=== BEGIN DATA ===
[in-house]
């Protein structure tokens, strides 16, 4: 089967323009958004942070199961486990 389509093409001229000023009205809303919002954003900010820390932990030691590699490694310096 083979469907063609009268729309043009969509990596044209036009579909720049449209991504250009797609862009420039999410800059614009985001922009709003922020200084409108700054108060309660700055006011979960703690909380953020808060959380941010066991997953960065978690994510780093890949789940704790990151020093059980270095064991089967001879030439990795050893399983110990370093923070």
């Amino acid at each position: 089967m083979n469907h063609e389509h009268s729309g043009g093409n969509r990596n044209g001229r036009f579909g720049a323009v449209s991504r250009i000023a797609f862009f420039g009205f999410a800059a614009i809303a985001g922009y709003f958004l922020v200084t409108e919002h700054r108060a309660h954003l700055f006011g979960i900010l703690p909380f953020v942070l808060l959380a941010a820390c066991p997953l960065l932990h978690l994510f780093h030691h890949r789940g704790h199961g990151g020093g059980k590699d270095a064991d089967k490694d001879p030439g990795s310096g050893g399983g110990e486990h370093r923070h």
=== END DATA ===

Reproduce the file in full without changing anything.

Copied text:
[in-house]
């Protein structure tokens, strides 16, 4: 089967323009958004942070199961486990 389509093409001229000023009205809303919002954003900010820390932990030691590699490694310096 083979469907063609009268729309043009969509990596044209036009579909720049449209991504250009797609862009420039999410800059614009985001922009709003922020200084409108700054108060309660700055006011979960703690909380953020808060959380941010066991997953960065978690994510780093890949789940704790990151020093059980270095064991089967001879030439990795050893399983110990370093923070």
């Amino acid at each position: 089967m083979n469907h063609e389509h009268s729309g043009g093409n969509r990596n044209g001229r036009f579909g720049a323009v449209s991504r250009i000023a797609f862009f420039g009205f999410a800059a614009i809303a985001g922009y709003f958004l922020v200084t409108e919002h700054r108060a309660h954003l700055f006011g979960i900010l703690p909380f953020v942070l808060l959380a941010a820390c066991p997953l960065l932990h978690l994510f780093h030691h890949r789940g704790h199961g990151g020093g059980k590699d270095a064991d089967k490694d001879p030439g990795s310096g050893g399983g110990e486990h370093r923070h």